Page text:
Development of On-Orbit Servicing Concepts, Technology Option and Roadmap (Part I) - Commercial Aspects
D. Grover; S. Jacobs; V. Abbasi; D. Cree; M. Daae; J. Hay; W. He; X. Huang; Z. Jun; S. Kearney; T. Kuwahara; F. Lenzi; H. Mirahmetoglu; S. Morley; M. Otani; M. Pastena; M. Pinni; J. Schwartz; K. Shala; J.-F. Shi; J. Singh Khorai; M. Steinkellner; D. Treat; S. Ulrich; P. Verheyden; X. Y. Wang; C. Weeden (2008), JBIS, 61, 203-212Refcode
: On-Orbit Servicing, life extension, orbital replacement unit, satellite industry, telecommunications, economicsAbstract:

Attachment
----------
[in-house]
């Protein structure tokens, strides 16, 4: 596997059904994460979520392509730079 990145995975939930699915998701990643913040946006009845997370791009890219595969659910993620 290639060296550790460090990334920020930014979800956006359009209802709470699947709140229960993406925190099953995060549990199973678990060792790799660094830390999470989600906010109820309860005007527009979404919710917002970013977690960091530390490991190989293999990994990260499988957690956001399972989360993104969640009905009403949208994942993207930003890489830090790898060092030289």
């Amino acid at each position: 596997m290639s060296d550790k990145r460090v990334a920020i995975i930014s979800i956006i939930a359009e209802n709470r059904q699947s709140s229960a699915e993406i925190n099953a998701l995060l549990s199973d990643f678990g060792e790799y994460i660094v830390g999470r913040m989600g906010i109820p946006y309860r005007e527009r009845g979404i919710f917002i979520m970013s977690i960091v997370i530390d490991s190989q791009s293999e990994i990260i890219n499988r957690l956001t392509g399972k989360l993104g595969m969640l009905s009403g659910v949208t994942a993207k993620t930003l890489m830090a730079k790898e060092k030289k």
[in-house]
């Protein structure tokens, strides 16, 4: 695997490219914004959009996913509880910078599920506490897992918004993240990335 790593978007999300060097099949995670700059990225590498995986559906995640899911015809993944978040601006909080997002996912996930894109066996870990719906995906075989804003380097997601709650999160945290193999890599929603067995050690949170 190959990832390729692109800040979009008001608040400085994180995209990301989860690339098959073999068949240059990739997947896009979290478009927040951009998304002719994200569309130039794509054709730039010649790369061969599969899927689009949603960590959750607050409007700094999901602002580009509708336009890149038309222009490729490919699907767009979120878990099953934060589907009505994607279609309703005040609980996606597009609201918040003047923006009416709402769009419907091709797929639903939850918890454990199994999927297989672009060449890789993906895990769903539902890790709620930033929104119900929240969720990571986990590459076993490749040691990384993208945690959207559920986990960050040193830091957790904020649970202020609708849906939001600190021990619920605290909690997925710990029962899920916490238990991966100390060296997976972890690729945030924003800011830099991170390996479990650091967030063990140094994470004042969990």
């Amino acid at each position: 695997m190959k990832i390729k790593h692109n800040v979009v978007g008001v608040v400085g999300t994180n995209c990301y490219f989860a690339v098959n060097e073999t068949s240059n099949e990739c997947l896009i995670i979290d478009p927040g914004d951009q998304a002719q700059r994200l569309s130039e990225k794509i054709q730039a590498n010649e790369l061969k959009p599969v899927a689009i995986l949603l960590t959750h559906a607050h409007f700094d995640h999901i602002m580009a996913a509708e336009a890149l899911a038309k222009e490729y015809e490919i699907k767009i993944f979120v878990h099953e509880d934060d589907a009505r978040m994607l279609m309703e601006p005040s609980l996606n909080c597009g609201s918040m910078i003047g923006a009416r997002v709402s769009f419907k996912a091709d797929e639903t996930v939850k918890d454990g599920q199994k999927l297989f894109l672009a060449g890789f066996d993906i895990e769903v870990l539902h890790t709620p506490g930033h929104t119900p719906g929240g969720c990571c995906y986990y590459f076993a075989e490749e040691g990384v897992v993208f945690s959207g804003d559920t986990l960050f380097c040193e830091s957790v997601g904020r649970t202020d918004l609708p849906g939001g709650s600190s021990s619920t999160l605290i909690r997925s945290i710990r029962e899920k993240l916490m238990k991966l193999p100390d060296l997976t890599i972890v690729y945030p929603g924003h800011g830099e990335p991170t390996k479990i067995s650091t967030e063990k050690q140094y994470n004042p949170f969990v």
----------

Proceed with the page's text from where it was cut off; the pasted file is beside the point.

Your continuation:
On-Orbit Servicing has the potential to completely reshape the satellite industry, but for the technology to become common- place, the commercial benefits must be apparent. This paper first examines the economics of servicing missions, demonstrat- ing the potential financial gains possible through viable de-orbiter and life extension concepts, as well as a component exchange service in Geostationary Orbit. The system trades and the resulting architecture are presented, and an economically viable mission concept is discussed. The analysis uses current commercial satellite revenue generation and capital expenditure statistics, and for the analysis of the exchange service, assumes a landscape 20 years in the future where satellite design incorporates some levels of standardization. The system design costs and pricing points necessary to make the exchange mission economically viable are calculated. The findings of this paper are that On-Orbit Servicing missions, including life extension missions in the near future and component exchange services in the mid-term are economically viable possibilities and could be pursued by satellite operators or private companies.
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